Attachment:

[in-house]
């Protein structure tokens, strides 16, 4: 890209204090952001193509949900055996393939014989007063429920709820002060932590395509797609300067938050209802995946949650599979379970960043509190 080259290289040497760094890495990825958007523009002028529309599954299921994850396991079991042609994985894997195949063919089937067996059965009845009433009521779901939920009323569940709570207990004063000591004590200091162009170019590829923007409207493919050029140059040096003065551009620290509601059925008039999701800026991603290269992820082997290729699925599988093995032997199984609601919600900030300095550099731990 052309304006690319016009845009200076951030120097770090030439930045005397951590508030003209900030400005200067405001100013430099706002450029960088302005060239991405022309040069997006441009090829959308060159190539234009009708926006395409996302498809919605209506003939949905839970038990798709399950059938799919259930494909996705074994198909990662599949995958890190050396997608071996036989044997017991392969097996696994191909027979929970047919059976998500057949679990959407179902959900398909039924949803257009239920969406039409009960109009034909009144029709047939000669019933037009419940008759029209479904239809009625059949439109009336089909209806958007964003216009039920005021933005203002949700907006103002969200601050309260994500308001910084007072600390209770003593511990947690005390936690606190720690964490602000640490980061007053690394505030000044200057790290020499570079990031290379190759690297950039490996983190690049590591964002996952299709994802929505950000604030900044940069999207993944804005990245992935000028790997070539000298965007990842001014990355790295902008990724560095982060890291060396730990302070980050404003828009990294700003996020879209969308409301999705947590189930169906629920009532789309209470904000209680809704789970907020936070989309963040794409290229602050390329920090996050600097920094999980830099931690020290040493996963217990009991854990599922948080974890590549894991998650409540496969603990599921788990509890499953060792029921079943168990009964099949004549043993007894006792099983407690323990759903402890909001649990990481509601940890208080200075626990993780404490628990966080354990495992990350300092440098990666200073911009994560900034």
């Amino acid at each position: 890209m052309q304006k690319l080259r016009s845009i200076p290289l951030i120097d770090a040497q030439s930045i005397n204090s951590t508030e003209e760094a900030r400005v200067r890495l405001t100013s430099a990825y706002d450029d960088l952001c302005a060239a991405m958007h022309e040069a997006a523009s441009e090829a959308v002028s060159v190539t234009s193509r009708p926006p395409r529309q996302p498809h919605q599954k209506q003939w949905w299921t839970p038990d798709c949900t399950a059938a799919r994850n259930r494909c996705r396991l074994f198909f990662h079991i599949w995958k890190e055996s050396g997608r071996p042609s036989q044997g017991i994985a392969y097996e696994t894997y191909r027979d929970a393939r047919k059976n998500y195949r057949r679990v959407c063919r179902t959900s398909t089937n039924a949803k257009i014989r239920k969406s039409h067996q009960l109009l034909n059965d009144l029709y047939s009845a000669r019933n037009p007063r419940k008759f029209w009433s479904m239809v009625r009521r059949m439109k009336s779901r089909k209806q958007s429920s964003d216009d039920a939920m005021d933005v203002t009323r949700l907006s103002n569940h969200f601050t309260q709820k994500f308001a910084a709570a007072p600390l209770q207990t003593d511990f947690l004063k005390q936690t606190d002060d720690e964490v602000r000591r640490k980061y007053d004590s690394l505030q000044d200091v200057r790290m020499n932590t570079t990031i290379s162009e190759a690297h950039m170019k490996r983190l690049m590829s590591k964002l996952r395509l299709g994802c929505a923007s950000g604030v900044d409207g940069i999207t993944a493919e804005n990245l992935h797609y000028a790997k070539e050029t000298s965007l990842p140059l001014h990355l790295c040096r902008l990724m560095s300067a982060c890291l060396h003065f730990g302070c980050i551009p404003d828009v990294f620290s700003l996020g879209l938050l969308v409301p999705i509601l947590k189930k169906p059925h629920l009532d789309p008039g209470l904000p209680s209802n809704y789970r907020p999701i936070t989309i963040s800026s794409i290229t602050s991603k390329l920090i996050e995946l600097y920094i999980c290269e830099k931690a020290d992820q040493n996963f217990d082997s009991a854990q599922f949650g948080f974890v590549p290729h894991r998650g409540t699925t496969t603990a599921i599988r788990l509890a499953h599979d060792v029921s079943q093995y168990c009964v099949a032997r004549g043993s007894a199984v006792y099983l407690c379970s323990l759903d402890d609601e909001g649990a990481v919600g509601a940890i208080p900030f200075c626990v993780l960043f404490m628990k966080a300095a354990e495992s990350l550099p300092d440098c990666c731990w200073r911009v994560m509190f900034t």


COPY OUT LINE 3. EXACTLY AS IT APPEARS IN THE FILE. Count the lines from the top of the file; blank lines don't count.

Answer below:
């Amino acid at each position: 890209m052309q304006k690319l080259r016009s845009i200076p290289l951030i120097d770090a040497q030439s930045i005397n204090s951590t508030e003209e760094a900030r400005v200067r890495l405001t100013s430099a990825y706002d450029d960088l952001c302005a060239a991405m958007h022309e040069a997006a523009s441009e090829a959308v002028s060159v190539t234009s193509r009708p926006p395409r529309q996302p498809h919605q599954k209506q003939w949905w299921t839970p038990d798709c949900t399950a059938a799919r994850n259930r494909c996705r396991l074994f198909f990662h079991i599949w995958k890190e055996s050396g997608r071996p042609s036989q044997g017991i994985a392969y097996e696994t894997y191909r027979d929970a393939r047919k059976n998500y195949r057949r679990v959407c063919r179902t959900s398909t089937n039924a949803k257009i014989r239920k969406s039409h067996q009960l109009l034909n059965d009144l029709y047939s009845a000669r019933n037009p007063r419940k008759f029209w009433s479904m239809v009625r009521r059949m439109k009336s779901r089909k209806q958007s429920s964003d216009d039920a939920m005021d933005v203002t009323r949700l907006s103002n569940h969200f601050t309260q709820k994500f308001a910084a709570a007072p600390l209770q207990t003593d511990f947690l004063k005390q936690t606190d002060d720690e964490v602000r000591r640490k980061y007053d004590s690394l505030q000044d200091v200057r790290m020499n932590t570079t990031i290379s162009e190759a690297h950039m170019k490996r983190l690049m590829s590591k964002l996952r395509l299709g994802c929505a923007s950000g604030v900044d409207g940069i999207t993944a493919e804005n990245l992935h797609y000028a790997k070539e050029t000298s965007l990842p140059l001014h990355l790295c040096r902008l990724m560095s300067a982060c890291l060396h003065f730990g302070c980050i551009p404003d828009v990294f620290s700003l996020g879209l938050l969308v409301p999705i509601l947590k189930k169906p059925h629920l009532d789309p008039g209470l904000p209680s209802n809704y789970r907020p999701i936070t989309i963040s800026s794409i290229t602050s991603k390329l920090i996050e995946l600097y920094i999980c290269e830099k931690a020290d992820q040493n996963f217990d082997s009991a854990q599922f949650g948080f974890v590549p290729h894991r998650g409540t699925t496969t603990a599921i599988r788990l509890a499953h599979d060792v029921s079943q093995y168990c009964v099949a032997r004549g043993s007894a199984v006792y099983l407690c379970s323990l759903d402890d609601e909001g649990a990481v919600g509601a940890i208080p900030f200075c626990v993780l960043f404490m628990k966080a300095a354990e495992s990350l550099p300092d440098c990666c731990w200073r911009v994560m509190f900034t």